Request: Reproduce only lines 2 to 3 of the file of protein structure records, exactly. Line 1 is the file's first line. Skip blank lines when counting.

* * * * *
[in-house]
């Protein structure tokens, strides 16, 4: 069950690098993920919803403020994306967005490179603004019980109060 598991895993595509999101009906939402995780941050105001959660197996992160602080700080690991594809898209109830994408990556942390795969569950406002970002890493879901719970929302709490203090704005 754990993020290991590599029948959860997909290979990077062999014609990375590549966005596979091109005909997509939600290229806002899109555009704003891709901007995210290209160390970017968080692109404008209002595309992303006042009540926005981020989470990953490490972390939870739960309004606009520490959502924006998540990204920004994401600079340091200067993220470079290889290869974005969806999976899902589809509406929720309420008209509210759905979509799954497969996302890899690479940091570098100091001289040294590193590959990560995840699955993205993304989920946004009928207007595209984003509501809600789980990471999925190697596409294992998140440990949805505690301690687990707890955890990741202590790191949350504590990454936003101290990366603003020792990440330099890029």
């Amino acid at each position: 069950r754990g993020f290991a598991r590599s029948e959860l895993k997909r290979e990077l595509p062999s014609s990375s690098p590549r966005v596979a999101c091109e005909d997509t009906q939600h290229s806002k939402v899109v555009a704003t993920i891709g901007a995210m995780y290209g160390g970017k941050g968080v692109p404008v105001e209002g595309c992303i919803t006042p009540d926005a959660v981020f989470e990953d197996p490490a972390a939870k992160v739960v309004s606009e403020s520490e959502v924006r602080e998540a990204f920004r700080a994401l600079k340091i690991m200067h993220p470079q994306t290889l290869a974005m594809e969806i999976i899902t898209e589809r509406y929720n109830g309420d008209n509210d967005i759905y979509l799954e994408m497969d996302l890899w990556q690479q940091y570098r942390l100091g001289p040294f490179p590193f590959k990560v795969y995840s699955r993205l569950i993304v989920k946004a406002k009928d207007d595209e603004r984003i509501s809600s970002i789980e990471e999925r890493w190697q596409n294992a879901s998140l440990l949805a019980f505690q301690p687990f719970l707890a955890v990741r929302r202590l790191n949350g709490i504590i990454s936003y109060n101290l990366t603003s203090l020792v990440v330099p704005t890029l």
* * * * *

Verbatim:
């Protein structure tokens, strides 16, 4: 069950690098993920919803403020994306967005490179603004019980109060 598991895993595509999101009906939402995780941050105001959660197996992160602080700080690991594809898209109830994408990556942390795969569950406002970002890493879901719970929302709490203090704005 754990993020290991590599029948959860997909290979990077062999014609990375590549966005596979091109005909997509939600290229806002899109555009704003891709901007995210290209160390970017968080692109404008209002595309992303006042009540926005981020989470990953490490972390939870739960309004606009520490959502924006998540990204920004994401600079340091200067993220470079290889290869974005969806999976899902589809509406929720309420008209509210759905979509799954497969996302890899690479940091570098100091001289040294590193590959990560995840699955993205993304989920946004009928207007595209984003509501809600789980990471999925190697596409294992998140440990949805505690301690687990707890955890990741202590790191949350504590990454936003101290990366603003020792990440330099890029």
């Amino acid at each position: 069950r754990g993020f290991a598991r590599s029948e959860l895993k997909r290979e990077l595509p062999s014609s990375s690098p590549r966005v596979a999101c091109e005909d997509t009906q939600h290229s806002k939402v899109v555009a704003t993920i891709g901007a995210m995780y290209g160390g970017k941050g968080v692109p404008v105001e209002g595309c992303i919803t006042p009540d926005a959660v981020f989470e990953d197996p490490a972390a939870k992160v739960v309004s606009e403020s520490e959502v924006r602080e998540a990204f920004r700080a994401l600079k340091i690991m200067h993220p470079q994306t290889l290869a974005m594809e969806i999976i899902t898209e589809r509406y929720n109830g309420d008209n509210d967005i759905y979509l799954e994408m497969d996302l890899w990556q690479q940091y570098r942390l100091g001289p040294f490179p590193f590959k990560v795969y995840s699955r993205l569950i993304v989920k946004a406002k009928d207007d595209e603004r984003i509501s809600s970002i789980e990471e999925r890493w190697q596409n294992a879901s998140l440990l949805a019980f505690q301690p687990f719970l707890a955890v990741r929302r202590l790191n949350g709490i504590i990454s936003y109060n101290l990366t603003s203090l020792v990440v330099p704005t890029l």